References

Aubrey, T., 2013. Profiting from Monetary Policy: Investing Through the Business Cycle. 1 ed. New York: Palgrave MacMillan.

BBC NEWS, 2014. Did Hyman Minsky find the secret behind financial crashes?. Available at: http://www.bbc.co.uk/news/magazine-26680993 [Accessed 07 April 2014].

Bernanke, B. S., 2004. Remarks by Governor Ben S. Bernanke At the Meeting of the Eastern Economics Association Available at: http://www.federalreserve.gov/Boarddocs/Speeches/2004/20040220/ [Accessed 07 April 2014]

Ebeling, C. E. 2009. Evolution of a Box. Invention and Technology 23(4): 8-9.

Caballero, R. J., 2010. Macroeconomics After the Crisis: Time to Deal with the Pretense-of-Knowledge Syndrome. Journal of Economic Perspectives 24(4): 85-102.

Colander, D. C. et al., 2009. The Financial Crisis and the Systemic Failure of Academic. Kiel: Kiel Institute for the World Economy.

Davies, S. J., and Kahn, J.A., 2008. Interpreting the Great Moderation: Changes in the Volatility of Economic Activity at the Macro and Micro Levels. Cambridge, MA: National Bureau of Economic Research. Available at: http://EconPapers.repec.org/RePEc:nbr:nberwo:14048 [Accessed 07 April 2014]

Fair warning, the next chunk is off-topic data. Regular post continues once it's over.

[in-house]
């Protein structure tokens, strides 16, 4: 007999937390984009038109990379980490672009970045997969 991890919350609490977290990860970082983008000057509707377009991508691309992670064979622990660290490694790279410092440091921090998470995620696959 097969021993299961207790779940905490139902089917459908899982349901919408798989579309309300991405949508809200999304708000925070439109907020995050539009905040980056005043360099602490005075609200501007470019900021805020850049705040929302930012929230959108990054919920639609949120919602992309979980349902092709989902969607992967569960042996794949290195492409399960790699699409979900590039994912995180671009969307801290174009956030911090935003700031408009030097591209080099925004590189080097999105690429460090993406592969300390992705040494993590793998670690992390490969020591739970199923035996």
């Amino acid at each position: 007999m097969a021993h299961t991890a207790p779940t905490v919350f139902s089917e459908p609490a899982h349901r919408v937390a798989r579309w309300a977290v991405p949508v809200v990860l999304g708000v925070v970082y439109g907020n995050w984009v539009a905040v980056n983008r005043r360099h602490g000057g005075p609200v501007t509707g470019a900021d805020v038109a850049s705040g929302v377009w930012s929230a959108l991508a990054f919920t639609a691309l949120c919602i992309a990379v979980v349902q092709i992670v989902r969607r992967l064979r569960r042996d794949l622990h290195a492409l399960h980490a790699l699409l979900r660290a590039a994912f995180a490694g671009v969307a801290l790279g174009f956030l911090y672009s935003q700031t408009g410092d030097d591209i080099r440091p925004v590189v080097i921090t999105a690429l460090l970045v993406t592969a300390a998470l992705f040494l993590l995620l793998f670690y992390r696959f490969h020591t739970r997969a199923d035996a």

Gul, E., Chaudhry, I. S. and Faridi, M. Z., 2014. The Classical-Keynesian Paradigm: Policy Debate in Contemporary Era. Munich: Munich Personal RePEc Archive. Available at: http://econpapers.repec.org/paper/pramprapa/53920.htm [Accessed 07 April 2014]

Lucas, R. E., 1976. Econometric Policy Evaluation: A Critique. Carnegie‐Rochester, Carnegie‐Rochester Conference.

McCombie, J. S. L., and Pike, M., 2012. The End of the Consensus in Macroeconomic Theory? A Methodological Inquiry. Unpublished. Cambridge Centre for Economic and Public Policy WP02-12, Department of Land Economy: University of Cambridge. Available at: http://www.landecon.cam.ac.uk/research/real-estate-and-urban-analysis/ccepp/copy_of_ccepp-publications/wp02-12.pdf [Accessed 07 April 2014]

McConnell, M. M., and Perez Quiros, G., 2000. Output Fluctuations in the United States: What Has Changed Since the Early 1980s?. Federal Reserve Bank of San Francisco. Available at: http://www.frbsf.org/economic-research/events/2000/march/structural-change-monetary-policy/output.pdf [Accessed 07 April 2014]